characteristics showed that the expression was not detected in dry seeds, but in 36 h seedlings and 3-week-old plants was detected by northern blot. There was the highest expression in 3-week-old plants (Figure 2a), so we chose 3 weeks as the best period for cloning. To investigate that AtGS1.2 gene was related to salt stress at seeds germination, semi-quantitative PCR was used to analyze the expression of AtGS1.2 at seed germination. The result showed that AtGS1.2 rose in direct proportion at the germination time both at salt stress and no stress (Figure 2b). Compared with the control (0 h), the expression rose at 24 h treatments, and the highest expression occurred at 48 h at 100 mM NaCl stress. The expression was higher at 100 mM salt stress than no stress at the same germination time. We considered that AtGS1.2 may be salt stress tolerance relative gene.

Figure 2 The mRNA transcripts of AtGS1.2 at various under different stress treatments. (A) Northern blot analyses of the AtGS1.2 gene expression using a digoxigenin-labeled AtGS1.2 cDNA probe. Total RNA (5 μg) was extracted from 1. dry seeds; 2. seeding 36 h; 3. 3 weeks old plants. (B) RT-PCR analysis of AtGS1.2in the seeding stage. Total RNA was extracted from the seeds which was treated with 100 mM NaCl and then reverse transcription to cDNA. Each treatment sample was collected at 0, 12 h, 24 h, 36 h, 48 h, respectively

2.2 Over-expression of GS1.2 in Arabidopsis Enhanced Tolerance to NaCl Stress
We generated Arabidopsis transgenic plants which over-expressed AtGS1.2 gene. Four independent T3 generation lines transgenic lines of each gene were identified by Northern blot analysis (Figure 3a). Northern analysis showed that each of these lines expressed AtGS1.2 in plants. The transgenic plants showed higher expression than WT plants. Three independent T3 generation lines transgenic lines of each gene were identified by Southern blot analysis (Figure 3b). Southern analysis showed that the accumulation various copies of the transgenic plants. To further verify the tolerance of AtGS1.2 transgenic at salt stress treatment, the WT and AtGS1.2 transgenic plants of Arabidopsis seeds germination, root length and phenotypic were analyzed on 1/2 MS culture medium supplement different concentration of NaCl.On control medium, germination was not noticeably different between WT and three T3 generation transgenic lines (4, 10, and 11) over-expressing AtGS1.2 (Figure 3c). However, in the presence of 125 mM NaCl, germination was significantly inhibited in the WT plants, but only moderately inhibited in the transgenic lines (Figure 3c,d). The growth of WT was significantly weaker than three transgenic plants at 125 mM NaCl treatment. Fourteen days after seed germination, measurements confirmed that root lengths of the AtGS1.2 transgenic lines were higher than those of WT plants under stress conditions (Figure 3e). The germination rate on the same day of the transgenic plants was higher than WT plants at 125 mM NaCl treatment, it showed that AtGS1.2 over-expressed can decrease germination time (Figure 3e). Apparently as a result of the over-expression of AtGS1.2, transgenic plants had enhanced the tolerance of salt stress.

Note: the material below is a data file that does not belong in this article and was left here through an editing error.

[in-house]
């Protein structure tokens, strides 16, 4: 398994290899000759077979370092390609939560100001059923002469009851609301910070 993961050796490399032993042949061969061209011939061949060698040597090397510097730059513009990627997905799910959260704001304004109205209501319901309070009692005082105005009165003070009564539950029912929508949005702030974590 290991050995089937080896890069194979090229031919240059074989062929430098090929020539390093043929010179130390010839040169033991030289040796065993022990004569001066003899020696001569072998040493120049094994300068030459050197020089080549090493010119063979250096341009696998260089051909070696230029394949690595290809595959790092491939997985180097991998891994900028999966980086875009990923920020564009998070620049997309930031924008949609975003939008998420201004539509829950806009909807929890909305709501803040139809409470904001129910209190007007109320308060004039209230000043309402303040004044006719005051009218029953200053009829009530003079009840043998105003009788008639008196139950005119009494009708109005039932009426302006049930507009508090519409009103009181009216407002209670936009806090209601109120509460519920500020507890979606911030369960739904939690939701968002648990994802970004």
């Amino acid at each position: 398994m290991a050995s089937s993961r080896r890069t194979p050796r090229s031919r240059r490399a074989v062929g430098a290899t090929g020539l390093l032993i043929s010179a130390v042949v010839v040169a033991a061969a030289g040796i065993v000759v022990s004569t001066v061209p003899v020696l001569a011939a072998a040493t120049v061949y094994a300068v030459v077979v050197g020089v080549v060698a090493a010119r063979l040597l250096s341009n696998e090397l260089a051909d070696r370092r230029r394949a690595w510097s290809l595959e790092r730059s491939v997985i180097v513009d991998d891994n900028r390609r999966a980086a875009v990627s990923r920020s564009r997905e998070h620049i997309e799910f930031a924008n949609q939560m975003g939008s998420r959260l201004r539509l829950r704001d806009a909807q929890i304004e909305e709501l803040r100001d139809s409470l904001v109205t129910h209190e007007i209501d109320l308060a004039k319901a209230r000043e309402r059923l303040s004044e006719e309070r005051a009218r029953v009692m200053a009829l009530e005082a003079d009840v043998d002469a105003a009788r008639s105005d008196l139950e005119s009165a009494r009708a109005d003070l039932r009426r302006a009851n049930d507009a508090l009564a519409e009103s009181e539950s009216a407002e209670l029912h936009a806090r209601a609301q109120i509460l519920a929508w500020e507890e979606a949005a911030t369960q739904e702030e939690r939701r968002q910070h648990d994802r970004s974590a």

Figure 3 AtGS1.2 enhances the tolerance of Arabidopsis plants to salt stress. (A) Expression of AtGS1.2 genes in wild-type (WT) and T3 generation transgenic lines. 5 μg total RNA extracted from 2-week-old seedlings were analyzed by Northern blot. (B) Expression of AtGS1.2 genes in wild-type (WT) and T3 generation transgenic lines. 10 μg total DNA extracted from 2-week-old seedlings were analyzed by Southern blot. M: λDNA. (C) Relative salt tolerance of wild-type (WT) and the T3 generation transgenic plants over-expressing AtGS1.2 gene under salt stresses. WT and transgenic seeds germinated on 1/2MS solid medium agarose plates supplemented with different concentrations of 0, 100, 125, 150 mM NaCl, for 14 d. (D) Effects of salts on root lengths of wild-type (WT) and the T3 generation transgenic plants over-expressing the AtGS1.2. 14-day-old WT and transgenic seedlings grown on 1/2MS were with 0, 100, 125, 150 mM NaCl. (E) The root lengths of WT, AtGS1.2-transgenic plants after the treatment as indicated. The germination value was observed the sample which was treated with 125 mM NaCl for 6 days. Each experiment was repeated three times. Each value represents the mean ± SE of 21 plants

The author would like to acknowledge the financial support by specific fund for forestscientific research in the public welfare (201504220) and Program for Changjiang Scholars and InnovativeResearch Team (PCSIRT, IRT13053).